As the debate around plastic use increases, Myles Kitcher at Peel Environmental argues that a rational discussion is needed around plastic’s role in a zero carbon society.
The need to reduce our country’s dependence on single-use plastics is well known. Currently, 4.9 million tonnes of plastic waste is generated in the UK each year, much of which ends up in landfill, exported overseas, or in the oceans.
Since David Attenborough’s Blue Planet series shone a spotlight on the issue we’ve rarely seen the topic out of the headlines, prompting other celebrities like Hugh Fearnley-Whittingstall to take up the campaign.
Changing behaviours and attitudes, particularly when it comes to waste, isn’t an easy thing to do, so it’s a really positive thing to have the issue so high up the public agenda. But we’re in danger of going too far the other way, demonising all plastics and taking knee jerk decisions.
We need to have a sensible debate about the role of plastic in our society. The recent Plastic Promises report from Green Alliance has warned that under public and political pressure companies such as large supermarkets are switching from plastics to materials which will actually cause an even greater problem for the environment. For instance, production of paper bags can have a higher carbon impact than plastic bags in some cases.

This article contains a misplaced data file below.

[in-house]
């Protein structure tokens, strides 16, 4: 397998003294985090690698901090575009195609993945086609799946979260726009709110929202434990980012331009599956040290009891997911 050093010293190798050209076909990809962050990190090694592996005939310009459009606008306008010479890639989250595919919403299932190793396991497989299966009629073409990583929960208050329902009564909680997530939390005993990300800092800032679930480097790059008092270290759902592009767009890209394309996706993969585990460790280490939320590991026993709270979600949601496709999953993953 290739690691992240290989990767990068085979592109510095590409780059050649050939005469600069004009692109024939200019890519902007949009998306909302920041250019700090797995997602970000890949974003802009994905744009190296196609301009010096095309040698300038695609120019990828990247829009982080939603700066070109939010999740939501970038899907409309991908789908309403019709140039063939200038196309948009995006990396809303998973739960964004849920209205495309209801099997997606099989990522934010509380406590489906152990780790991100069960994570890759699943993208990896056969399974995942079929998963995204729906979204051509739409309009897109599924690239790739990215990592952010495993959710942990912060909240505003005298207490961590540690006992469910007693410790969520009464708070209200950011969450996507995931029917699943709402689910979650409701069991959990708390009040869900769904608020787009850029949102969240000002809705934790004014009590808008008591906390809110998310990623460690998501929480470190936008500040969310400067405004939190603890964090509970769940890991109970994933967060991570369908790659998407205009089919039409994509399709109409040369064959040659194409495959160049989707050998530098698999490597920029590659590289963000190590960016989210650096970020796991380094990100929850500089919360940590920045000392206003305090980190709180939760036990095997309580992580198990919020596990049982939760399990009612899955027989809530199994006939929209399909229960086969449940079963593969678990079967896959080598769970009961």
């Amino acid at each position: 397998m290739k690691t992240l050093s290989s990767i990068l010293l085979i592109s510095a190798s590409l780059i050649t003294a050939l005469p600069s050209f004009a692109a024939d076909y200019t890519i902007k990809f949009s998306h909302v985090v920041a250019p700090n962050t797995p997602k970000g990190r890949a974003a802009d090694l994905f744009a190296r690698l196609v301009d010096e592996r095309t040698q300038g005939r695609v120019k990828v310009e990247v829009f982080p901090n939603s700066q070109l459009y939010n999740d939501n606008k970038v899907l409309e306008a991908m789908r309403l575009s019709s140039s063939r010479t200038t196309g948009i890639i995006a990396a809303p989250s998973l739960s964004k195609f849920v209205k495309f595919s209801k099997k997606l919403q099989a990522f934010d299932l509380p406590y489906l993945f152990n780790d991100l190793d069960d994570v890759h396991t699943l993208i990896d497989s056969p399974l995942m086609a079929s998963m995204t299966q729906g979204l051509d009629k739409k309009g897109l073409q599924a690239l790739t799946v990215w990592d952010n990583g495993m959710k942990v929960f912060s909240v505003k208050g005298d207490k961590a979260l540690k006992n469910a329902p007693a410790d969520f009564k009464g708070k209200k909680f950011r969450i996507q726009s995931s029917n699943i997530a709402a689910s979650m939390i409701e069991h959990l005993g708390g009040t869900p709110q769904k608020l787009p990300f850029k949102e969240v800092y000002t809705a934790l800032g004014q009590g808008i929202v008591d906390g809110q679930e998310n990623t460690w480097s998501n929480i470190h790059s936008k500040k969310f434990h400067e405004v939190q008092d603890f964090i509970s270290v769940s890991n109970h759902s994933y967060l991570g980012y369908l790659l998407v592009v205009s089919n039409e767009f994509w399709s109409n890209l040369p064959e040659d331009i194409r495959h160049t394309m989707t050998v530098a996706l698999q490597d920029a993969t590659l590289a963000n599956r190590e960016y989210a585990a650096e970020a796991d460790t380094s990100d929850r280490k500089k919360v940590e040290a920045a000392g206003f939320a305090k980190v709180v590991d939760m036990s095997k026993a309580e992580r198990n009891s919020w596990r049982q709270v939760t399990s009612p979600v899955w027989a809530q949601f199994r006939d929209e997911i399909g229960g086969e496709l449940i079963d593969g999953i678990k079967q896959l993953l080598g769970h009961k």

We’re also not going to be able to get rid of all plastics from society overnight and in many instances they will continue to be the most sustainable and cost-effective option. There are certain industries, such as the medical sector, where plastics will be needed for the long term. In the automotive sector lightweight plastic parts in cars help to reduce fuel consumption and insulation in buildings makes them far more energy efficient.
We should absolutely be doing everything we can to reduce the amount of plastic we produce, working with retailers, food producers and others to come up with more sustainable options. The debate needs to be around how we deal with the waste plastic that we can’t avoid, as even multi-use plastics will come to the end of their lives eventually.
The technology exists and is constantly evolving. At Peel Environmental we’ve developed a vision for Plastic Parks across the UK which will cluster together the most innovative solutions for waste plastic preventing it ending up in landfill, exported overseas or in the ocean. The Plastic Parks will take any kind of plastic and get value from it, maximising recycling and using what’s left to create electricity, hydrogen or break the plastic back into its component parts to make other products.
The first Plastic Park will be at Protos, our strategic energy and resource hub in Cheshire, where we’ve already got consent for the UK’s first waste plastic to hydrogen facility. Over the coming weeks we’ll be setting out a masterplan for the rest of the Plastic Park at Protos which will include other technologies designed to maximise recycling and recover value from what’s left. With 1.4 million tonnes of plastic waste created within a two hour drive of Protos, there’s certainly no shortage of source material; imagine the impact if Plastic Parks such as these were commonplace nationally.
We shouldn’t stop reaching for utopia but in the meantime let’s focus our efforts on finding the most sustainable and achievable solutions that will help us on the transition to a zero carbon world.